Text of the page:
Skip Ribbon Commands
Skip to main content
Seattle Art Museum (SAM)

Inscription on the San Family basin

Photo: Elizabeth Mann

Inscription on the San Family basin

Wu Dacheng

Chinese, 1835-1902

The earliest Chinese scripts, from the second and first millennia BC, were carved on oracle bones and cast on ritual bronze vessels. Their uneven structure and unpolished directness provide sharp contrast to the sophisticated calligraphy of later ages.

In the eighteenth and nineteenth centuries, the primitive quality of these ancient scripts was much appreciated, and the style was revived as a major form of calligraphy. Wu Dacheng was one of its champions. Here he has transcribed a famous inscription that originally appeared on Sanshi pan, a bronze basin dating from the ninth century BC.

Ink on paper
Dimensions overall: 147.2 cm (h) x 32.5 cm (w)
Dimensions of Painted Image: 103.2 cm (h) x 29.7 cm (w)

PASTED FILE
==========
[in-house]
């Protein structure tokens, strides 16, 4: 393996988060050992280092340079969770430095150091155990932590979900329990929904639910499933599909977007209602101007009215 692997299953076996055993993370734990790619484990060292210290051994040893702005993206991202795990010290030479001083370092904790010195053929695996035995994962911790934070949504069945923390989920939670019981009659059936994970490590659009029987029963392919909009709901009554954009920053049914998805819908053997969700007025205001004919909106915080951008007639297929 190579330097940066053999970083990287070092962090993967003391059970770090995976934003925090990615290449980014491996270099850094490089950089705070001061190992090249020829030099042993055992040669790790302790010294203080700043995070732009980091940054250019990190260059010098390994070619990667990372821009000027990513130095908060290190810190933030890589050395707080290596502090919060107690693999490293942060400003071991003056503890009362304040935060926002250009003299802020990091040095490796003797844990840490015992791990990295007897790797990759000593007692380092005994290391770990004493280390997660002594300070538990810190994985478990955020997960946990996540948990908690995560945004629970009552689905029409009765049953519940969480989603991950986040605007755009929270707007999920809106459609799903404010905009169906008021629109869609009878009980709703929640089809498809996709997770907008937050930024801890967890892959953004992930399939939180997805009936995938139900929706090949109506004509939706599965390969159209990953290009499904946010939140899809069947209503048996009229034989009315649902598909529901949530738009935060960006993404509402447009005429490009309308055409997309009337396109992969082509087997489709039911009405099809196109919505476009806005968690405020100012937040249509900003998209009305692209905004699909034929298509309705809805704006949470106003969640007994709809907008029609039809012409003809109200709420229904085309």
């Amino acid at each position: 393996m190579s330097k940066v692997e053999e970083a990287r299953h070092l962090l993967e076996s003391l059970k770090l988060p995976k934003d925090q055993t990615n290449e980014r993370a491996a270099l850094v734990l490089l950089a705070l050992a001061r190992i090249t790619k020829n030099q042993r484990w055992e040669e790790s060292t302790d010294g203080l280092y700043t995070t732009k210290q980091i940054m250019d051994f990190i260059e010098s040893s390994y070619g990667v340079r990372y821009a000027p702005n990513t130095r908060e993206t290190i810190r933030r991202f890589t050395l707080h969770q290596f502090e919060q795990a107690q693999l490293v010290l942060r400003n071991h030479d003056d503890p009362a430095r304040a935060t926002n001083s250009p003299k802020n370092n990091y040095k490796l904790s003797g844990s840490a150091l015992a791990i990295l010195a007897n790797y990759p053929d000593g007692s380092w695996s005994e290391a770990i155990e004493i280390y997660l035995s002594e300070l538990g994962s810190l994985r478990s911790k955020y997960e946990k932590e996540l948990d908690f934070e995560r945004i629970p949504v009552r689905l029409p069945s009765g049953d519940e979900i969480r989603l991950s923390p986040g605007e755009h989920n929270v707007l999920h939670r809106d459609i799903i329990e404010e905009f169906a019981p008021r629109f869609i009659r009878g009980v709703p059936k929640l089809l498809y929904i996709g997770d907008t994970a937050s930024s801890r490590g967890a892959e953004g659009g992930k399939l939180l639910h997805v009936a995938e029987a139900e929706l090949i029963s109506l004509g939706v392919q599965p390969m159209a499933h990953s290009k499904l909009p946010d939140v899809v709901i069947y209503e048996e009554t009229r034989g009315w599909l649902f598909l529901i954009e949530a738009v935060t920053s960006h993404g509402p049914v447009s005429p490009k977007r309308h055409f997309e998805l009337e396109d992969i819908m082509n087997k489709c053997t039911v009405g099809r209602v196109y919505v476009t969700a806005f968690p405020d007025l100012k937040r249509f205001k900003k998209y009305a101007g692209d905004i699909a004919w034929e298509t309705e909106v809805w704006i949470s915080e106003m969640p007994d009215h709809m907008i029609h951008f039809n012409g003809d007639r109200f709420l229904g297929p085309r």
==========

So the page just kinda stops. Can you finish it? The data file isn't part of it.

Gift of Judith G. and F. Randall Smith in honor of Mimi Gardner Gates
Provenance: F. Randall and Judith Smith
Photo: Elizabeth Mann
Not currently on view


Exhibition HistorySeattle, Washington, Seattle Asian Art Museum, Shu: Reinventing Books in Contemporary Chinese Art, Aug. 9 - Dec. 2, 2007.

Seattle, Washington, Seattle Art Museum, Pure Amusements: Wealth, Leisure, and Culture in Late Imperial China, Dec. 24, 2016 - May 15, 2022 [on view Jan. 3 - July 1, 2018].

Seattle Art Museum respectfully acknowledges that we are on Indigenous land, the traditional territories of the Coast Salish people. We honor our ongoing connection to these communities past, present, and future.

Learn more about Equity at SAM